Home Fitness Itchy body after exercise? Here is why

Itchy body after exercise? Here is why


Do you ever itch during or after exercise? Do you get hives and welts after exercise?

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Well, turns out one can be allergic to exercise. Welts are rashes triggered by food, medicine and other irritants. The papules are usually pruritus (severe itching due to some ailment).

The welts are usually not a problem, but the itching may cause some troubles. The itching can be so bad, the skin feels like it’s on fire.

Imagine a scenario of you stepping into an army of ants, only this time they unleash itching not pain.

Exercise induced Urticarial is a dumper to physical activities especially for those who feel a bit lazy.

What happens, basically, is that when your body heats up during exercise, your capillaries enlarge and the brain interprets this as an allergic reaction producing histamines.

To exercise or not

If you have not been working out as much lately, time yourself. Then increase 5 to 10 minutes each day. Certain exercises may induce urticarial, while some may not.

Exercises that involve splinting, running, walking or any movement that shakes the body really triggers the itchiness and welts. Pushups and squats may be a welcome respite if you feel the itchiness persisting.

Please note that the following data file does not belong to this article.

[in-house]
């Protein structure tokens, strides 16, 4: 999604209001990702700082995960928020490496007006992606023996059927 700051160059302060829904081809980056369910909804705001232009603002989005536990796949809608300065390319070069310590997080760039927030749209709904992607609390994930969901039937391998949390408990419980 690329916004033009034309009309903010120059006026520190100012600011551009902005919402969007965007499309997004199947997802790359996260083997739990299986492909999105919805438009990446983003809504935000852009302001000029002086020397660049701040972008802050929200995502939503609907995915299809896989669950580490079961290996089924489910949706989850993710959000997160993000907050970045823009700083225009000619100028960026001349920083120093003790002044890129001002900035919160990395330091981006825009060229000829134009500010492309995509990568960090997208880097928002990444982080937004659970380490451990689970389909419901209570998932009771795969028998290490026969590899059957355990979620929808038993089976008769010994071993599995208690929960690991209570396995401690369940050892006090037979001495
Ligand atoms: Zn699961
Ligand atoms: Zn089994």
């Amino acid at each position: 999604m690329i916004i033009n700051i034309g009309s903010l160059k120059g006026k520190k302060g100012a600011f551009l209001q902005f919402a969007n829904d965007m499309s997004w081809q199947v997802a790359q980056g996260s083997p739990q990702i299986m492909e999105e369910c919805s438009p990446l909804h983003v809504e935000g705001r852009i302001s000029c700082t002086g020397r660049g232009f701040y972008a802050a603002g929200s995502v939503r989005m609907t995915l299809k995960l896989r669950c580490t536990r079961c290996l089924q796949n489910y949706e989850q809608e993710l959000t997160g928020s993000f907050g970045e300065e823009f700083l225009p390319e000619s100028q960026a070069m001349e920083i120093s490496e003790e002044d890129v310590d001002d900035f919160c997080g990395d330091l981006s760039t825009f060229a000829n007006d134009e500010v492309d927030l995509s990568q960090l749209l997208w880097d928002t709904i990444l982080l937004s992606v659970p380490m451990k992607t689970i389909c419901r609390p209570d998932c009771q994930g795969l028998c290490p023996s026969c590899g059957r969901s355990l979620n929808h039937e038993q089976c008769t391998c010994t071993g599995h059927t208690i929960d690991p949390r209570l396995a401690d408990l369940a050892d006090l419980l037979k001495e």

Stop the exercise altogether if you experience difficulty in breathing, choking (hives on the throat) swelling on the face or hands, as this type is usually more severe and life threatening.

Ingestion of certain medicines, foods (especially wheat) before exercise can be a predisposing factor.


Urticaria, are characterized by pruritic plaques which change in size and may coalesce to form larger wheals.

Anaphylaxis is more life threatening characterized by respiratory distress and may or may not accompany vascular collapse.

Angioedema is characterized by thick firm plaques in the deeper layers of the skin and is more serious than Urticaria.

Urticartia, angioedema, anaphylaxis may occur separately or at the same time. It’s best to see a doctor who can diagnose and advise you on the triggers you need to avoid. He may put you on antihistamines or prescribe epinephrine for you, which is an injection you use as soon as the symptoms start.

If the hives are on noticeable places, wear clothes that can cover them and remember it gets better the more you exercise. The advice out there is that the hives disappear in an hour, tops. However, in my experience, they could last a day, or a whole weekend so be prepared.

You might want to carry cetrizine or hydrocortisone cream with you as to some people, activities like walking for long distances, or jogging can trigger allergic reactions.

By Sarah Ngima

Email- sarahngima77@gmail.com


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